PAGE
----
Fifty-nine percent of the respondents in the Millennials at Work study find that a technology-positive culture is an important factor when considering a job, and three quarters believe that access to technology increases their productivity. A third of European millennials use the internet to find and apply to jobs, compared to 18 percent of gen Xers and 4 percent of baby boomers.
Aside from meeting the expectations of your millennial employees, providing them with the right tech will increase efficiency and flexibility for both collaboration and execution. Consider your policies on social media at work, for example. A study by the Pew Research Center found that employees use social media for a variety of reasons, including to solve work-related problems and strengthen professional connections, and 56 percent believe that their use of social media improves their professional performance.
4. Create an engaging workplace culture.
Company culture is inextricably linked to millennials' workplace loyalty and happiness. Crucially, the NextGen study's findings show that what drives retention is emotional connection to the company.
First, millennials are happier in team-oriented cultures that incorporate their network of work friends, mentors and teams. The majority of millennials want their coworkers to be a second family. They crave community-oriented, social workplaces, where they are more productive. Effective collaboration has been linked to productivity, workplace efficiency and business results, and is an important factor in innovation.
Second, millennials believe that being passionate about a role is more important than salary, and would like to do worthwhile work. According to Wells Fargo's Millennial Study, 94 percent say that having fulfilling work is an important aspect in life. One study found that 64 percent of millennials said they would rather make $40,000 a year at a job they love than $100,000 a year at a job they think is boring. Help employees do work they enjoy by crafting roles around them, rather than the other way around.
Third, it's important to engage with social issues that millennials care about. Deloitte's Millennial Survey 2018 found that millennials are more loyal to employers that engage with social issues like income inequality, corruption and climate change. Almost two-thirds of millennial employees say they want their employer to contribute to social or ethical causes they believe are important.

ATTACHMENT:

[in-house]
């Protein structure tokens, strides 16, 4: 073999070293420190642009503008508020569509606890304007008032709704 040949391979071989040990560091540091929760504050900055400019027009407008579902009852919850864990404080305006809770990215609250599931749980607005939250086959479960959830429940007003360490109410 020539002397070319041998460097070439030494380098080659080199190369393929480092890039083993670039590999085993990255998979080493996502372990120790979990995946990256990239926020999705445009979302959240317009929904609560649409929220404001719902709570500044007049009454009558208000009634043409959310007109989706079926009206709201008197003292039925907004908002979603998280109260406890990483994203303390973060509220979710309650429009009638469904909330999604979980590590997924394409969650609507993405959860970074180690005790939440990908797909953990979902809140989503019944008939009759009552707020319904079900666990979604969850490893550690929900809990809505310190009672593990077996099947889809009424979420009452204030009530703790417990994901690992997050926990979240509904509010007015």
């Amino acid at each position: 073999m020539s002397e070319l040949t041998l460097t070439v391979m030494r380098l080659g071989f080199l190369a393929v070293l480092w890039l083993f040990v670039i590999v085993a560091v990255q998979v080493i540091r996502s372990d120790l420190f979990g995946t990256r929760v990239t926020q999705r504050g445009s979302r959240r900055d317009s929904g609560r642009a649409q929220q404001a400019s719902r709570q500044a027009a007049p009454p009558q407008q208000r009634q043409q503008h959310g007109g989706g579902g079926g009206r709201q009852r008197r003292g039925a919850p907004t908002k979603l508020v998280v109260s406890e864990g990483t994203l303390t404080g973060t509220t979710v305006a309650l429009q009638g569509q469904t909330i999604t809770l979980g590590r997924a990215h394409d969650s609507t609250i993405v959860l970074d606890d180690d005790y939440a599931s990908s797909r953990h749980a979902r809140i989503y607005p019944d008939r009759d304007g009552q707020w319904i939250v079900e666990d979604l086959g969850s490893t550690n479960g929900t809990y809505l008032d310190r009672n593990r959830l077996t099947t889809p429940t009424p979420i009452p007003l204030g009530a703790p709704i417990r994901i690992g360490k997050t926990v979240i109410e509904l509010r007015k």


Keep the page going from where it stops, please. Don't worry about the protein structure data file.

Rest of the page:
Addressing social issues correlates with positive employee sentiment and a stronger desire to stay with an employer. Furthermore, millennials are more positive when they can get personally involved via the workplace, which is where they feel they can make the greatest impact.
Don't resist change, prepare for it.
Millennials are not quite the job-hoppers they've been made out to be. Deloitte's Millennial Survey reports that young professionals are now in fact less likely to leave the security of their jobs, and are more loyal than in 2016. According to research from the U.S. Department of Labor, millennials are just as loyal as generation X workers were at the same age. College-educated millennials actually stay longer at their jobs.
Even so, millennials do expect to change jobs frequently, and will be tempted to do so if work isn't living up to their expectations. Instead of fearing this, you should be ready for it, and even support it. Being open about the possibility of employees leaving reassures them that they can talk about it to their managers, and this is a conversation both parties can benefit from.
Ultimately, the main thing to keep in mind when managing millennials is that communication is essential. A millennial-friendly workplace communicates about everything, from the company's values to career progression, and allows its employees to have their say. This way, your company can continuously evolve and adapt to your employees needs by learning from each other. When millennials flourish, everyone benefits.